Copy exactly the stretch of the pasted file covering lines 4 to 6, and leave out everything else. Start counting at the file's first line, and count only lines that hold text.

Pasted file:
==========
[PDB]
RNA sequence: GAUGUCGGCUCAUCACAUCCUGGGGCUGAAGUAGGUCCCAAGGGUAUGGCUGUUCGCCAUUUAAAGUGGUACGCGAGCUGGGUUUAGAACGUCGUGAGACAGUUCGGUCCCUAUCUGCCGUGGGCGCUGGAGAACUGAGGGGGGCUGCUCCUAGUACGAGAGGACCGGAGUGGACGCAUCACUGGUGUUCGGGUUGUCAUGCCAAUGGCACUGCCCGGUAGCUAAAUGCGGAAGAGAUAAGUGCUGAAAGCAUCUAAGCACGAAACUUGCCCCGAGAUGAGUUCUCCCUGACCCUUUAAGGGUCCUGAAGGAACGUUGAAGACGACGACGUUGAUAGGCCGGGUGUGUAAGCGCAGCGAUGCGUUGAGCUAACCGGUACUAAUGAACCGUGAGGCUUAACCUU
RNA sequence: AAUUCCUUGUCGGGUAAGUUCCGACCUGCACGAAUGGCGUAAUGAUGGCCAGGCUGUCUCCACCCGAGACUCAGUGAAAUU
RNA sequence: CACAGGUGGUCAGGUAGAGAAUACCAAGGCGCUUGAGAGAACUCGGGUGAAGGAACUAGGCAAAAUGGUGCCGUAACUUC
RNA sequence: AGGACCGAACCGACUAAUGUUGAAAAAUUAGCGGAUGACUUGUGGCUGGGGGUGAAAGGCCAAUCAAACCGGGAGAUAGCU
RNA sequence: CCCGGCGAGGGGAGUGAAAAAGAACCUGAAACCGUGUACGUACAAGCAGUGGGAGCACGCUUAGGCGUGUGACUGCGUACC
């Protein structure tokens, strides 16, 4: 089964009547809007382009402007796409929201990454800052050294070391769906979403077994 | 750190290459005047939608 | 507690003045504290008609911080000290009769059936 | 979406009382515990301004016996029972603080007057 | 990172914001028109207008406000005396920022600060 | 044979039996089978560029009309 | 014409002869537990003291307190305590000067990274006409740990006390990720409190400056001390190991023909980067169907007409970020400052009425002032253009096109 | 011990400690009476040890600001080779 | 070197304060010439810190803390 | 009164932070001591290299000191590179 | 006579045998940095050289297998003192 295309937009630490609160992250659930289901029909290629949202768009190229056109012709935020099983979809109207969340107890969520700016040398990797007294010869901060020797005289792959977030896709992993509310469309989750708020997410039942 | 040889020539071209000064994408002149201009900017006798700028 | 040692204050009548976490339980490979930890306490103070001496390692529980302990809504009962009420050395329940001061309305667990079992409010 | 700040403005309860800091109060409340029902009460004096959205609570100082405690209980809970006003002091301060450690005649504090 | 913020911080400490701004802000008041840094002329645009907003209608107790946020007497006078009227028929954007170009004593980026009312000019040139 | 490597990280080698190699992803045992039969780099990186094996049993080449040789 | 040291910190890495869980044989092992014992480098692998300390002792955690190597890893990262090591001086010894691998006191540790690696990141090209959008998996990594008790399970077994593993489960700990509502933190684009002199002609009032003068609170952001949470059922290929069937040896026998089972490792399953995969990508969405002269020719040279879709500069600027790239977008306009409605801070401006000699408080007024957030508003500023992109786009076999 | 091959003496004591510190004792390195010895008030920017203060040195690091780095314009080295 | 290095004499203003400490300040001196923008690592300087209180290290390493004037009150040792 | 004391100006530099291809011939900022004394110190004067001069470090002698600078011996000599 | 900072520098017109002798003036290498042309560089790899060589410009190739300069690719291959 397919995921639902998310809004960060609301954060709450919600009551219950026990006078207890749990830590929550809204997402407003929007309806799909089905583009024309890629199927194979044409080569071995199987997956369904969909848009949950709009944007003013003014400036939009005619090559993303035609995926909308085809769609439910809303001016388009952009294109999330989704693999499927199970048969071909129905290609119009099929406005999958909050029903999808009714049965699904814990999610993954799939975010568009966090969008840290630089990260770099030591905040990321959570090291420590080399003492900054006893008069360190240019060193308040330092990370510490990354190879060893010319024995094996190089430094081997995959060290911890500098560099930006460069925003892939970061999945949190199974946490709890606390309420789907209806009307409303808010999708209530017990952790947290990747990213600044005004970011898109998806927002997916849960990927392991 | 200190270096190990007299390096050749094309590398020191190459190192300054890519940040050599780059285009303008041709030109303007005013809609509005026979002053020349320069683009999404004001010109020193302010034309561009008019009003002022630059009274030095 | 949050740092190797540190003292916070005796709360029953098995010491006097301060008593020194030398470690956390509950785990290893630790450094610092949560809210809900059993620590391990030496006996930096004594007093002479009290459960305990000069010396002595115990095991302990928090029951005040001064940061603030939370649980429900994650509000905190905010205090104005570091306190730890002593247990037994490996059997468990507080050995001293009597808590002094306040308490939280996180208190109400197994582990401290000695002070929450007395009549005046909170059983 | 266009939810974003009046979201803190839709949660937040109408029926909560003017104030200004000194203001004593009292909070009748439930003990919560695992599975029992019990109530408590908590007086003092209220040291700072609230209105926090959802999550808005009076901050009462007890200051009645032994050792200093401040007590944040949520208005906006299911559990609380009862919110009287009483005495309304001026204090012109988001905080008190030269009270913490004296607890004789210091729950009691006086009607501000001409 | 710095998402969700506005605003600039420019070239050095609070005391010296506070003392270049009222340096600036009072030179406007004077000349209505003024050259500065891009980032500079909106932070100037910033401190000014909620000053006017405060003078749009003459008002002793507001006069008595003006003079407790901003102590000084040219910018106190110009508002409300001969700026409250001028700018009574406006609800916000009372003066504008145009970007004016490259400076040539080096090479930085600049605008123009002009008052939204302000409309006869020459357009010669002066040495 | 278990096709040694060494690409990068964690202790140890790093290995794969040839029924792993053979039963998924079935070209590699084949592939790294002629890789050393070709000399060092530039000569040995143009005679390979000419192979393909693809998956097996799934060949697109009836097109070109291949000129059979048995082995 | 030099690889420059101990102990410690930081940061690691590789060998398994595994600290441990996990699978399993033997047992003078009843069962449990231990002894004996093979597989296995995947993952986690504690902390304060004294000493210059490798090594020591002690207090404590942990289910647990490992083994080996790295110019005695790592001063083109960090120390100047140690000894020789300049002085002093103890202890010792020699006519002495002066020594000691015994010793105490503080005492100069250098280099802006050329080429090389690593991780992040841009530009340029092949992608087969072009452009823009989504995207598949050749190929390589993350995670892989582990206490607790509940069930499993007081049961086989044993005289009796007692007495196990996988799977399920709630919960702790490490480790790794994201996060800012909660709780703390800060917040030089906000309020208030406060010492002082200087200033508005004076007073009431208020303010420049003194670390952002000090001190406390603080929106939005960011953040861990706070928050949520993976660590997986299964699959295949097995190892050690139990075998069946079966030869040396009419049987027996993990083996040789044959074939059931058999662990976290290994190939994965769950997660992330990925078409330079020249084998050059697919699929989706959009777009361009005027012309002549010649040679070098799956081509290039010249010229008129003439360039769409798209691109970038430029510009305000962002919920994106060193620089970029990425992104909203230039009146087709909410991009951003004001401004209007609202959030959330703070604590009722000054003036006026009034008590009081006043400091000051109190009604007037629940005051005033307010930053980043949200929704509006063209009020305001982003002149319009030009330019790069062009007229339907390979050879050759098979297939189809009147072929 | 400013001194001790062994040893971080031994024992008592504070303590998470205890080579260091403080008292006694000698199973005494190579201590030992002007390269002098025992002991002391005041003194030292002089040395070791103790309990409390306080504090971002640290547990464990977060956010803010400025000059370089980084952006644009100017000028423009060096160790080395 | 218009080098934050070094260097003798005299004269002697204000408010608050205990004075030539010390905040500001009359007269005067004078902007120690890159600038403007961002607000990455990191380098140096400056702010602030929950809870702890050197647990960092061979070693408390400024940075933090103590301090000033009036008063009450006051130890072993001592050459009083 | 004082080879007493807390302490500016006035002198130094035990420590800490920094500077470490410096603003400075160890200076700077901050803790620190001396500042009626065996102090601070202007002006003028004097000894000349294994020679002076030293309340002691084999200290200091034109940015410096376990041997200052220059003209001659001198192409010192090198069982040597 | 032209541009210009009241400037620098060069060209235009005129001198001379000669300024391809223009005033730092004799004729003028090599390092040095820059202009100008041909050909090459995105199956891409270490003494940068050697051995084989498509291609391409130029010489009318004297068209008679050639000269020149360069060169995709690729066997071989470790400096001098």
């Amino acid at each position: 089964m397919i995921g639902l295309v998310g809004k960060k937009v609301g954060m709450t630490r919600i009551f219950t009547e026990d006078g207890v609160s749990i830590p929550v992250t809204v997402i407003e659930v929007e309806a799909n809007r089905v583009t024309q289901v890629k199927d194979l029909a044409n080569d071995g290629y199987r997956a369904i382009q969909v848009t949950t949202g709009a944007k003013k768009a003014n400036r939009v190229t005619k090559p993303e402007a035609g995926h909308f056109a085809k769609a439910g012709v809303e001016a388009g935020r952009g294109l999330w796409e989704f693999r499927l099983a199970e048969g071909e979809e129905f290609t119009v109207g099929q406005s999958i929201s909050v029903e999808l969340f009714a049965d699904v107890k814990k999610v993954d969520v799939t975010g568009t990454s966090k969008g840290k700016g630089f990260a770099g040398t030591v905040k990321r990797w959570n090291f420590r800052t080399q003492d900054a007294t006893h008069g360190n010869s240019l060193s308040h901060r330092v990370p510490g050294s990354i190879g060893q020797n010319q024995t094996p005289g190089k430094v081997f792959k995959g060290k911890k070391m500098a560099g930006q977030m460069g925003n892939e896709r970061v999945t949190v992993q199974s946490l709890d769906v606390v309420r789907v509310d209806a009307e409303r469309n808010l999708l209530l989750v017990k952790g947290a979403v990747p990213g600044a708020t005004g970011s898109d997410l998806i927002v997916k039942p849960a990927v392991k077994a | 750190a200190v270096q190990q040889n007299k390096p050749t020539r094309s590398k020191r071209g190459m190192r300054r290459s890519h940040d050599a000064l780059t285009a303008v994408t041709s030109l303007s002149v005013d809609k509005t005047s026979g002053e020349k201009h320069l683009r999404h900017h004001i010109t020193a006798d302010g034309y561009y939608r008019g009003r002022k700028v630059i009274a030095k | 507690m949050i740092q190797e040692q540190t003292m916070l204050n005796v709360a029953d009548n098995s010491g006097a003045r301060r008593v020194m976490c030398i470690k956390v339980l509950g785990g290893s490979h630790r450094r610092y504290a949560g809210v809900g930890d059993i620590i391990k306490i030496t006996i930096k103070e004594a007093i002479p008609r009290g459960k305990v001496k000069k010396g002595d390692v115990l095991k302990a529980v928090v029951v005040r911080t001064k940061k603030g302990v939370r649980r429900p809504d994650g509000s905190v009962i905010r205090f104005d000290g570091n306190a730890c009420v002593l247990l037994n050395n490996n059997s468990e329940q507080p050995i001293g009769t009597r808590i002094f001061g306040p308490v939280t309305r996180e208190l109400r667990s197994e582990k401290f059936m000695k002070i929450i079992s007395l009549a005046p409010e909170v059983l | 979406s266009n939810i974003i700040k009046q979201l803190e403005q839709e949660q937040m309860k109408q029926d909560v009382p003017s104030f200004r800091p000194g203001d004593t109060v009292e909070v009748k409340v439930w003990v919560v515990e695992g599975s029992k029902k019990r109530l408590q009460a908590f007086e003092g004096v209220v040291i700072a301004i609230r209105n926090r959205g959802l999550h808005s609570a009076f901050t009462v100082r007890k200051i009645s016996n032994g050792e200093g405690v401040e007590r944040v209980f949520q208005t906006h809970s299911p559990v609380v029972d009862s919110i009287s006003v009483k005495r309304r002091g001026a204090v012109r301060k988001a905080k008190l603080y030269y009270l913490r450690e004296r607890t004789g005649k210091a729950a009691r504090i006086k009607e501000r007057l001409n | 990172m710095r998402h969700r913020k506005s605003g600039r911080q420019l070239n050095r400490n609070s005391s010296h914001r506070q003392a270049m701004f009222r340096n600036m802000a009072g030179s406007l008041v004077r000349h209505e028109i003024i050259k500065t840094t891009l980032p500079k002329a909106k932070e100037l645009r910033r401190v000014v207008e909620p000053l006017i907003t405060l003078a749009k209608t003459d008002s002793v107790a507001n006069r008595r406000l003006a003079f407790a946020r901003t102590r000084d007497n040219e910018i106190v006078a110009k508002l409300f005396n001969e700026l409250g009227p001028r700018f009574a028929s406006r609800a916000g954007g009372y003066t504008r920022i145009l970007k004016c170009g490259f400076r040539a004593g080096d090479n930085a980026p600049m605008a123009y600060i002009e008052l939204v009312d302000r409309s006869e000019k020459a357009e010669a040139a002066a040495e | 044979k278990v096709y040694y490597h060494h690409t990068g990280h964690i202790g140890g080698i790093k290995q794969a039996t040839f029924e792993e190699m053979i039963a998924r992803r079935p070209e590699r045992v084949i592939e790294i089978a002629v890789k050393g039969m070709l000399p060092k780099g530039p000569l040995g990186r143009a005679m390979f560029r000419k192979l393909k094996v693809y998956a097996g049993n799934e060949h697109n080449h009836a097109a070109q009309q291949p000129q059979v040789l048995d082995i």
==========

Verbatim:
RNA sequence: CACAGGUGGUCAGGUAGAGAAUACCAAGGCGCUUGAGAGAACUCGGGUGAAGGAACUAGGCAAAAUGGUGCCGUAACUUC
RNA sequence: AGGACCGAACCGACUAAUGUUGAAAAAUUAGCGGAUGACUUGUGGCUGGGGGUGAAAGGCCAAUCAAACCGGGAGAUAGCU
RNA sequence: CCCGGCGAGGGGAGUGAAAAAGAACCUGAAACCGUGUACGUACAAGCAGUGGGAGCACGCUUAGGCGUGUGACUGCGUACC